The up to $4.7 million contract, dependent on successful completion of milestones, includes hardware delivery along with integration and demonstration support. CHIMERA’s hardware platform will enable algorithm developers to decipher the ever-growing number of RF signals, providing commercial or military users with greater automated situational awareness of their operating environment. This contract is adjacent to the previously announced award for the development of data-driven ML algorithms under the same DARPA program (Radio Frequency Machine Learning Systems, or RFMLS).
RFMLS requires a robust, adaptable hardware solution with a multitude of control surfaces to enable improved discrimination of signals in the evolving dense spectrum environments of the future.
«CHIMERA brings the flexibility of a software solution to hardware», said Dave Logan, vice president and general manager of Command, Control, Communications, Computers, Intelligence, Surveillance, and Reconnaissance (C4ISR) Systems at BAE Systems. «Machine-learning is on the verge of revolutionizing signals intelligence technology, just as it has in other industries».
In an evolving threat environment, CHIMERA will enable ML software development to adapt the hardware’s RF configuration in real time to optimize mission performance. This capability has never before been available in a hardware solution. The system provides multiple control surfaces for the user, enabling on-the-fly performance trade-offs that can maximize its sensitivity, selectivity, and scalability depending on mission need. The system’s open architecture interfaces allow for third party algorithm development, making the system future-proof and easily upgradable upon deployment.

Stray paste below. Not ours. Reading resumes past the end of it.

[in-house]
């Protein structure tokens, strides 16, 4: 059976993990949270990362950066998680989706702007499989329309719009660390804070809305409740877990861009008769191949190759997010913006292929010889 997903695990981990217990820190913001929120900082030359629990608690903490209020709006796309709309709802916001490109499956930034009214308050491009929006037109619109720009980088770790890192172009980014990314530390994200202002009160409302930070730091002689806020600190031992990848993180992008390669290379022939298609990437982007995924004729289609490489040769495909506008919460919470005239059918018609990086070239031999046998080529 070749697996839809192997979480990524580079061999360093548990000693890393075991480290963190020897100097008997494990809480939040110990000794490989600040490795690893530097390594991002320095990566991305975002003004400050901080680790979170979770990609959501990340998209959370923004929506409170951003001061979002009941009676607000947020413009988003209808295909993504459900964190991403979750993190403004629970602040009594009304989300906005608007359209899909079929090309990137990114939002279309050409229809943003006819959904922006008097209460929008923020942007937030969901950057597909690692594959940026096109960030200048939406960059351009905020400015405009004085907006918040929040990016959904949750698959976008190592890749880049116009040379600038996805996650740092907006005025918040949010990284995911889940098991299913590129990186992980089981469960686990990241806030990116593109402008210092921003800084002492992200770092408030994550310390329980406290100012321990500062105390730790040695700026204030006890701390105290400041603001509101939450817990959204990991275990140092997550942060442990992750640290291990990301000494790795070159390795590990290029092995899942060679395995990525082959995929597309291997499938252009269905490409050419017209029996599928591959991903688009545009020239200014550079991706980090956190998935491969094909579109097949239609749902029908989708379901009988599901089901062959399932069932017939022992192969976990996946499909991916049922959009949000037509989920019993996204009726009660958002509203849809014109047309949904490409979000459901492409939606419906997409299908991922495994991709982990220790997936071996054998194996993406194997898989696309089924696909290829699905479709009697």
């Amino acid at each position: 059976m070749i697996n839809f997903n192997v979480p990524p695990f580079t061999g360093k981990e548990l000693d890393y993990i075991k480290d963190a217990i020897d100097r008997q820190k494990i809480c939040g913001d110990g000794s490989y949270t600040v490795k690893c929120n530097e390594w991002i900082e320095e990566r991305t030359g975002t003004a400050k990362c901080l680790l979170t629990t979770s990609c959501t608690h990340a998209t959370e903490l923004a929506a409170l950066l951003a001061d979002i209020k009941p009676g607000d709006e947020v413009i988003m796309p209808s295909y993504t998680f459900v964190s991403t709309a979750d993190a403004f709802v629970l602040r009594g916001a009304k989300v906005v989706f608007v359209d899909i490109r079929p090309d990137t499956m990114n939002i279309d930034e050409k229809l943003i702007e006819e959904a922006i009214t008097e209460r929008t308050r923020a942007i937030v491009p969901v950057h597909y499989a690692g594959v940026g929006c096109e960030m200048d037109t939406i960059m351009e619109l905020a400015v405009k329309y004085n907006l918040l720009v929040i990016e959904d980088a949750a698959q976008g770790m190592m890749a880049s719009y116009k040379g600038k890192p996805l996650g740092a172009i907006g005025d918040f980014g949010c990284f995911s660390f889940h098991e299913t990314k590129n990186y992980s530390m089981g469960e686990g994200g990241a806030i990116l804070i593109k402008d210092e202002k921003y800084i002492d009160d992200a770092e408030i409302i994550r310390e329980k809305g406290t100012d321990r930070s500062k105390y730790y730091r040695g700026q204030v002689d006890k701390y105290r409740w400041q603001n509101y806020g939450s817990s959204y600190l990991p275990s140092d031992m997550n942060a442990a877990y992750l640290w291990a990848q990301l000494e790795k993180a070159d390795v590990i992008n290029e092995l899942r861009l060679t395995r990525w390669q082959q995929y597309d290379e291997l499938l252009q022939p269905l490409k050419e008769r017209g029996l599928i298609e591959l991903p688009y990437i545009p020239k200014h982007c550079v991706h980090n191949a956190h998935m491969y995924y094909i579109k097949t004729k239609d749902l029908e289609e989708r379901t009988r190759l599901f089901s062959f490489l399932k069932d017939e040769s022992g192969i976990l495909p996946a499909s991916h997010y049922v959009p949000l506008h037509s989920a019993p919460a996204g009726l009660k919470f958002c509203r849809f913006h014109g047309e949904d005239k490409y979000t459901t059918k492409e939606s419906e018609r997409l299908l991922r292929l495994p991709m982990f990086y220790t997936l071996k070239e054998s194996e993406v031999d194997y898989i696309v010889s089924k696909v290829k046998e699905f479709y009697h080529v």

Other RF functions, including communications, radar, and electronic warfare, also can benefit from this agile hardware platform, which has a reconfigurable array, front-end, full transceiver and digital pre-processing stage. Work on these phases of the program will take place at BAE Systems’ sites in Hudson and Merrimack, New Hampshire, and Dallas, Texas.
The U.S. Navy declared Initial Operational Capability (IOC) of the MQ-8C Fire Scout unmanned helicopter June 28 clearing the way for fleet operations and training.
The MQ-8 C Fire Scout is a sea-based, vertical lift unmanned system that is designed to provide reconnaissance, situational awareness, and precision targeting support for ground, air and sea forces.
«This milestone is a culmination of several years of hard work and dedication from our joint government and industry team», said Captain Eric Soderberg, MQ-8C Fire Scout program manager. «We are excited to get this enhanced capability out to the fleet».
The MQ-8C Fire Scout variant is an endurance and payload upgrade to its predecessor, the MQ-8B, offering up to twelve hours on station depending on payload, and incorporates the commercial Bell 407 airframe.
The Northrop Grumman-built Fire Scout complements the manned MH-60 helicopter by extending the range and endurance of ship-based operations. It provides unique situational awareness and precision target support for the U.S. Navy.
The MQ-8C Fire Scout has flown over 1,500 hours with more than 700 sorties to date. Over the next few years, Northrop Grumman will continue MQ-8C Fire Scout production deliveries to the U.S. Navy to complete a total of 38 aircraft.